Mouse Genome Informatics
cn
    Tg(CAG-Bmpr1a*,-lacZ)1Nobs/0
Tg(Mpz-cre)94Imeg/0

involves: 129X1/SvJ * C57BL/6J
Key:
phenotype observed in females WTSI Wellcome Trust Sanger Institute
phenotype observed in males EuPh Europhenome
N normal phenotype
       
mortality/aging
• about 80% die soon after birth while 20% survive; those surviving do not exhibit cleft but have shorter faces
• about 80% die soon after birth due to facial cleft and cleft palate, however mice without cleft survive

embryogenesis
• mutants show an increase in apoptosis in the developing frontal bone primordial mesenchymal cells at E10.5
• mutants exhibit a reduction in the number of frontal bone primordial cells at E12.5 but no changes in apoptosis or proliferation at this time
• the frontal bone primordial cells form the frontal bone matrix normally and differentiate into the frontal bones at E15.5, but their sizes are smaller
• cell density of the frontonasal mesenchyme is lower than in controls at E10.5 but not at E9.5
• an increase in apoptosis is seen in the frontonasal mesenchyme at E10.5
• however, proliferation is normal in this area

craniofacial
• calvarial ossification defects are seen in 3 week old mice showing calvarial foramina
• 100% of mice exhibit wide-open anterior fontanelles at birth
• newborns show reduced size of the frontal bones in the presence and absence of cleft face and cleft palate
• mice with cleft face and cleft palate exhibit more severe defects in craniofacial bone formation than those without, showing nasal bone dysplasia and septal cartilage separation
• nasal processes are smaller at E10.5
• 77.8% of E11.5 embryos show an abnormally unfused nasal process
• 83.3% of newborns have midline fusion defects, cleft face and cleft palate
• mice without cleft have a short face, with facial length 0.87-fold shorter than controls at 3 weeks of age
• 83.3% of newborns have midline fusion defects, cleft face and cleft palate
• mice with cleft face and cleft palate exhibit more severe defects in craniofacial bone formation than those without, showing nasal bone dysplasia and septal cartilage separation
• surviving mice without cleft have a short face, with facial length 0.87-fold shorter than controls at 3 weeks of age
• 83.3% of newborns have midline fusion defects, cleft face and cleft palate
• 75% of embryos exhibit facial cleft at E13.5 and E15.5 (after completion of upper lip formation)

cardiovascular system
• 50% of mutants with facial cleft exhibit a ventricular septum defect

digestive/alimentary system
• 83.3% of newborns have midline fusion defects, cleft face and cleft palate

integument
• 28.6% of surviving mice without cleft face or cleft palate exhibit a belly spot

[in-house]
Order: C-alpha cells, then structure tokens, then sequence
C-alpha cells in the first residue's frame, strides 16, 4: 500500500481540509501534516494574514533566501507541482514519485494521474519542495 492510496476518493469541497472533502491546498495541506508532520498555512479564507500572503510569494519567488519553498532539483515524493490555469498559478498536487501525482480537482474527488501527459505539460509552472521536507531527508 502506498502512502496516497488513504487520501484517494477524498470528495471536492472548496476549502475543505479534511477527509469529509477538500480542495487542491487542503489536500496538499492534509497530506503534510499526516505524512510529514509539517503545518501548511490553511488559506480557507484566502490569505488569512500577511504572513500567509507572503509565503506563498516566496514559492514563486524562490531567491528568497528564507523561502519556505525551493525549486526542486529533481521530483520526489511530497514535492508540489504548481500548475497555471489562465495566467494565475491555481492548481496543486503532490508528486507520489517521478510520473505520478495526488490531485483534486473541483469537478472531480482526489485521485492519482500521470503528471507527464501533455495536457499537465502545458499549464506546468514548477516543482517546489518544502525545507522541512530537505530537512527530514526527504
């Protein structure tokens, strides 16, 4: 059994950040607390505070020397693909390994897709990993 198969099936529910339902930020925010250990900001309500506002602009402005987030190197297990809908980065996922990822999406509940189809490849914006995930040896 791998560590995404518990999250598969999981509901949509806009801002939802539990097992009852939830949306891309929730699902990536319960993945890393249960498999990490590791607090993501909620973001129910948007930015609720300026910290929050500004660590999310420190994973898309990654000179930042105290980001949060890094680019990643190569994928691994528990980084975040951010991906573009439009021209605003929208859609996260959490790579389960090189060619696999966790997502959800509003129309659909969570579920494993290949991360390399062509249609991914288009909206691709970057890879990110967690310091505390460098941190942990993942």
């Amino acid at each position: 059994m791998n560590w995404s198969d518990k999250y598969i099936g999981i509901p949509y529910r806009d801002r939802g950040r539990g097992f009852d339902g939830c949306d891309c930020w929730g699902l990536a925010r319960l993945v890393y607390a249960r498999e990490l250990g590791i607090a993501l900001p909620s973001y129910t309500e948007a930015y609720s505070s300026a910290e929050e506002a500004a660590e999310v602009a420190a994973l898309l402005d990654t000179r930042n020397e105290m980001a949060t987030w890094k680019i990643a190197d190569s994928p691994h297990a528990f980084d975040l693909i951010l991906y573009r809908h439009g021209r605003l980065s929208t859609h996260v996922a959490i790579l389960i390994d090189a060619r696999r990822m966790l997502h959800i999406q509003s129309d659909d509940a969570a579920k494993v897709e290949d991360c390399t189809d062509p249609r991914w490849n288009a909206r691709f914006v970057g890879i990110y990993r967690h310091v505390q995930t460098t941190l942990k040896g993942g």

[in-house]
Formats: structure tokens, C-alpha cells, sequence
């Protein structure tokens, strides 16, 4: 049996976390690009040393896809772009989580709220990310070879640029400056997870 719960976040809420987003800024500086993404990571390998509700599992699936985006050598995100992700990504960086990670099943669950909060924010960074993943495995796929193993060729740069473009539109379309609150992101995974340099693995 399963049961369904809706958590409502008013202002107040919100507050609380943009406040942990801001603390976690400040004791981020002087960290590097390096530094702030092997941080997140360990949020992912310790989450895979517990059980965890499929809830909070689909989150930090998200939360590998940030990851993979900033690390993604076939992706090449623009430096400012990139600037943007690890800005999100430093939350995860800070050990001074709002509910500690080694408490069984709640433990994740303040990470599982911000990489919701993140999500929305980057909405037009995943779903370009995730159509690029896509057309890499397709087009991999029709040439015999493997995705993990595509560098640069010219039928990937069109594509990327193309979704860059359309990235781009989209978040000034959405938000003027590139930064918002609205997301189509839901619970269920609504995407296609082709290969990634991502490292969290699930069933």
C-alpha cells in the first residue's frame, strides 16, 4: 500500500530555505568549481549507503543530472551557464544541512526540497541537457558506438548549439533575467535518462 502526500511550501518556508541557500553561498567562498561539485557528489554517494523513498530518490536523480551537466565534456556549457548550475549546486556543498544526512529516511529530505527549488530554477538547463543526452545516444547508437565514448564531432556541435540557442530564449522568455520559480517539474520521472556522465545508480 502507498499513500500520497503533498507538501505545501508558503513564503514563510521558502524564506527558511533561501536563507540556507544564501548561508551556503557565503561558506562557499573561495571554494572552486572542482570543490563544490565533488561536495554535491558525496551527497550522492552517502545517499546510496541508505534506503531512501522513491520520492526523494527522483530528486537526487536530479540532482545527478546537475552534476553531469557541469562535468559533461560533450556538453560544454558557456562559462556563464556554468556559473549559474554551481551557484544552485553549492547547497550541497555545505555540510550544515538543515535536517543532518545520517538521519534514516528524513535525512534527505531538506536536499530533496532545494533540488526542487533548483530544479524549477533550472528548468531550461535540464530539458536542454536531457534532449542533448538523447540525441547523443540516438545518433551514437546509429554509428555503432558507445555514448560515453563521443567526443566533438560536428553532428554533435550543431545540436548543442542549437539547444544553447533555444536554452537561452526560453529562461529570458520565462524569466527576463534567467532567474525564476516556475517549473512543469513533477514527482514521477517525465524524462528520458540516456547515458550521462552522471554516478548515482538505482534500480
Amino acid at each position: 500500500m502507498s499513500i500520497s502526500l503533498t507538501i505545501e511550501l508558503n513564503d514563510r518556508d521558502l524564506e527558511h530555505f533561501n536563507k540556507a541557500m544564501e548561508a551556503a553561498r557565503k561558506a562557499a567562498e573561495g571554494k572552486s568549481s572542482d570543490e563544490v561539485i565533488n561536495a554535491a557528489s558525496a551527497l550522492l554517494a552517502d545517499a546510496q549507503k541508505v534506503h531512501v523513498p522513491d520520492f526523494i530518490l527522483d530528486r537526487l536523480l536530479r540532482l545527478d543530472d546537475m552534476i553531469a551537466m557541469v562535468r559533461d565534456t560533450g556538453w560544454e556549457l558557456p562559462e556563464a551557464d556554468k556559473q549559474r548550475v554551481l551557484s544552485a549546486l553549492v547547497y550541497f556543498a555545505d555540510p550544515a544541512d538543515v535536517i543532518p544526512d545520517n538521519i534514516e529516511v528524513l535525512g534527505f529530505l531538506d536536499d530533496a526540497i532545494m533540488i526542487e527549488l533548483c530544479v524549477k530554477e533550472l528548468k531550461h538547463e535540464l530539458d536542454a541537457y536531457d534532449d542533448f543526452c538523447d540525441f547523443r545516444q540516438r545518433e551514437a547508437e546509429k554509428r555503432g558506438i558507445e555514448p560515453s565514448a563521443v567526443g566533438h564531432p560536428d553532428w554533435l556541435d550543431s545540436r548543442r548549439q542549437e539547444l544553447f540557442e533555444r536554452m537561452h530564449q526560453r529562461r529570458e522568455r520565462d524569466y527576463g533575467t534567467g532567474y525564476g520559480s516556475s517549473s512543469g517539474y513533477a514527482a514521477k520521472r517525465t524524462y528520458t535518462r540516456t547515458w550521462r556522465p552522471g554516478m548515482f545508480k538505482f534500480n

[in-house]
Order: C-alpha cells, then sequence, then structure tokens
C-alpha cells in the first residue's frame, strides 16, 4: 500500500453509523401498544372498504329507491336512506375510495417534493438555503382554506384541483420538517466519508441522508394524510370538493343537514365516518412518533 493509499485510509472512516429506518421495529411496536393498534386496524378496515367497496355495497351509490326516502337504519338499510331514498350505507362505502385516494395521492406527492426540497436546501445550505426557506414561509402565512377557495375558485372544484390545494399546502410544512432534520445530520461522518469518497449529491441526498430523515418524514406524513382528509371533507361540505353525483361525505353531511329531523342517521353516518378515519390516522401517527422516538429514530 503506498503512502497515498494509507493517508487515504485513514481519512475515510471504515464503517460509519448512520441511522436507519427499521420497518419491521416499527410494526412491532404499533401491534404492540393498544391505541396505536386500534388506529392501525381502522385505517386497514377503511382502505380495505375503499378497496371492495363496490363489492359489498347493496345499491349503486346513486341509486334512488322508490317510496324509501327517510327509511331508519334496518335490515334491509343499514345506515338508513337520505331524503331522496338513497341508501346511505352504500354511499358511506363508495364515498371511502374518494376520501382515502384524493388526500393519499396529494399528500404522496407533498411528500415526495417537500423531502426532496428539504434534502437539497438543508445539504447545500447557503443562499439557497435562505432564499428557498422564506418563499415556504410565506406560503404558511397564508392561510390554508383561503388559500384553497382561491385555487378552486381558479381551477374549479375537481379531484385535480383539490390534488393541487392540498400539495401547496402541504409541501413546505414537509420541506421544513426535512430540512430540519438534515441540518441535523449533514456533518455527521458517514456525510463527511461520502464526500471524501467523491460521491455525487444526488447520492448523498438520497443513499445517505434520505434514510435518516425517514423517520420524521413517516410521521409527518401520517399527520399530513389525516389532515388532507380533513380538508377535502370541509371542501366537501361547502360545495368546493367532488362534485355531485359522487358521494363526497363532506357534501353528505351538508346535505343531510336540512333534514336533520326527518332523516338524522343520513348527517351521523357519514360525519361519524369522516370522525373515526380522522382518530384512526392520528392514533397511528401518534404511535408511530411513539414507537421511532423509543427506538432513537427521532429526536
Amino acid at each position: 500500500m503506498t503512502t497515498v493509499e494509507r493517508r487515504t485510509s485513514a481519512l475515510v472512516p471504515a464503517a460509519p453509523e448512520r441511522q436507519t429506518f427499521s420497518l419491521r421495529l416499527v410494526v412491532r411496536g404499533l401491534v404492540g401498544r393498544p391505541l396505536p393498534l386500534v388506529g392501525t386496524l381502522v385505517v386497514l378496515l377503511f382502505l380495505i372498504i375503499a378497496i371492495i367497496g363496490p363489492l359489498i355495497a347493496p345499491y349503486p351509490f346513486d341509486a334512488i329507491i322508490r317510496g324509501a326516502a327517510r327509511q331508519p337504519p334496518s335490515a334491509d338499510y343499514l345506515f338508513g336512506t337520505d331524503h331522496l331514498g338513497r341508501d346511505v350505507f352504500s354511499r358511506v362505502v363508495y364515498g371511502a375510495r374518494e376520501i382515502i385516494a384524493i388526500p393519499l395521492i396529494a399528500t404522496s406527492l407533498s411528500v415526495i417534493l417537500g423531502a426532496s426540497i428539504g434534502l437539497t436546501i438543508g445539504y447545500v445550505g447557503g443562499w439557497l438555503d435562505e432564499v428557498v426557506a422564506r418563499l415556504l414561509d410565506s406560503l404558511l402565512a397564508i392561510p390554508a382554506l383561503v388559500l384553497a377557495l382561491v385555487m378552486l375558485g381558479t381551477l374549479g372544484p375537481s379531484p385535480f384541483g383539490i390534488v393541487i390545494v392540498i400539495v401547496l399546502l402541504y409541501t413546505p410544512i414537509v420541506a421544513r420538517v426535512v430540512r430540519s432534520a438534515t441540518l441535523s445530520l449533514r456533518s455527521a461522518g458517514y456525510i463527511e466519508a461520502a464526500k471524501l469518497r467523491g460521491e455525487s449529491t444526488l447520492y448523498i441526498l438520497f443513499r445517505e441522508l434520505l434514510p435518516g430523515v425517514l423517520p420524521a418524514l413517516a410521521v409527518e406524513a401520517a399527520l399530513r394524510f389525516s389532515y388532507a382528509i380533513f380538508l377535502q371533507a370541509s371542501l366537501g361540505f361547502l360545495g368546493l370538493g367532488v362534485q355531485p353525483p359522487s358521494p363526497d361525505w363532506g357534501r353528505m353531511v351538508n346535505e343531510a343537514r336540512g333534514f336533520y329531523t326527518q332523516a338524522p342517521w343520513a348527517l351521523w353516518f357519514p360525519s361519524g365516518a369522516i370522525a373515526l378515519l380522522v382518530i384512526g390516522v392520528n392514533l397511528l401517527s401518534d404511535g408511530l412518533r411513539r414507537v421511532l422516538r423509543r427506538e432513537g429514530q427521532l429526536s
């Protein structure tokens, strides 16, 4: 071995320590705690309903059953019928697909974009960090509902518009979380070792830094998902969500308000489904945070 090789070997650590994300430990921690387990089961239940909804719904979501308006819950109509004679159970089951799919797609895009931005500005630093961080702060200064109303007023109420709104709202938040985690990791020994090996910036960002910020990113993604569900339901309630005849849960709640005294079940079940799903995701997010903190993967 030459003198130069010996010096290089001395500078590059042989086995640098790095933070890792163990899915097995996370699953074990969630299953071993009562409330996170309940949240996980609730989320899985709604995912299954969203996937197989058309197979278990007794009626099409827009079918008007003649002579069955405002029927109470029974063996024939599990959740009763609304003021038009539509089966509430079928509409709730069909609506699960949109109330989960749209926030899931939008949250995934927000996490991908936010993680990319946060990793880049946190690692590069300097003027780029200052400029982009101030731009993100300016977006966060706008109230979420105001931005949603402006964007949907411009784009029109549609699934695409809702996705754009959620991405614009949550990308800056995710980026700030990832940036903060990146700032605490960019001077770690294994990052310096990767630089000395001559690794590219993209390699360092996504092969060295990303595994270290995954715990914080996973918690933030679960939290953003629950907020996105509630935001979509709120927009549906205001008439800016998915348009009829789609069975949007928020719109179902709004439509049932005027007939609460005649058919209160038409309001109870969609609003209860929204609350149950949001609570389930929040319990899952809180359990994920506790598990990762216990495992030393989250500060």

behavior/neurological
• midline fusion defects affect suckling but not breathing

pigmentation
• 28.6% of surviving mice without cleft face or cleft palate exhibit a belly spot

respiratory system
• mice with cleft face and cleft palate exhibit more severe defects in craniofacial bone formation than those without, showing nasal bone dysplasia and septal cartilage separation

vision/eye
• distance between the eyes is 1.1-fold greater in mice at 3 weeks of age than in controls

skeleton
• calvarial ossification defects are seen in 3 week old mice showing calvarial foramina
• 100% of mice exhibit wide-open anterior fontanelles at birth
• newborns show reduced size of the frontal bones in the presence and absence of cleft face and cleft palate
• mice with cleft face and cleft palate exhibit more severe defects in craniofacial bone formation than those without, showing nasal bone dysplasia and septal cartilage separation
• 3 week old mutants show calvarial ossification defects between the frontal bones

growth/size
• 83.3% of newborns have midline fusion defects, cleft face and cleft palate
• mice without cleft have a short face, with facial length 0.87-fold shorter than controls at 3 weeks of age
• 83.3% of newborns have midline fusion defects, cleft face and cleft palate
• mice with cleft face and cleft palate exhibit more severe defects in craniofacial bone formation than those without, showing nasal bone dysplasia and septal cartilage separation
• surviving mice without cleft have a short face, with facial length 0.87-fold shorter than controls at 3 weeks of age
• 83.3% of newborns have midline fusion defects, cleft face and cleft palate
• 75% of embryos exhibit facial cleft at E13.5 and E15.5 (after completion of upper lip formation)
• mutants show an increase in apoptosis in the developing frontal bone primordial mesenchymal cells at E10.5
• mutants exhibit a reduction in the number of frontal bone primordial cells at E12.5 but no changes in apoptosis or proliferation at this time
• the frontal bone primordial cells form the frontal bone matrix normally and differentiate into the frontal bones at E15.5, but their sizes are smaller
• cell density of the frontonasal mesenchyme is lower than in controls at E10.5 but not at E9.5
• an increase in apoptosis is seen in the frontonasal mesenchyme at E10.5
• however, proliferation is normal in this area

Mouse Models of Human Disease
OMIM IDRef(s)
Chromosome 10q23 Deletion Syndrome 612242 J:192670
Juvenile Polyposis Syndrome; JPS 174900 J:192670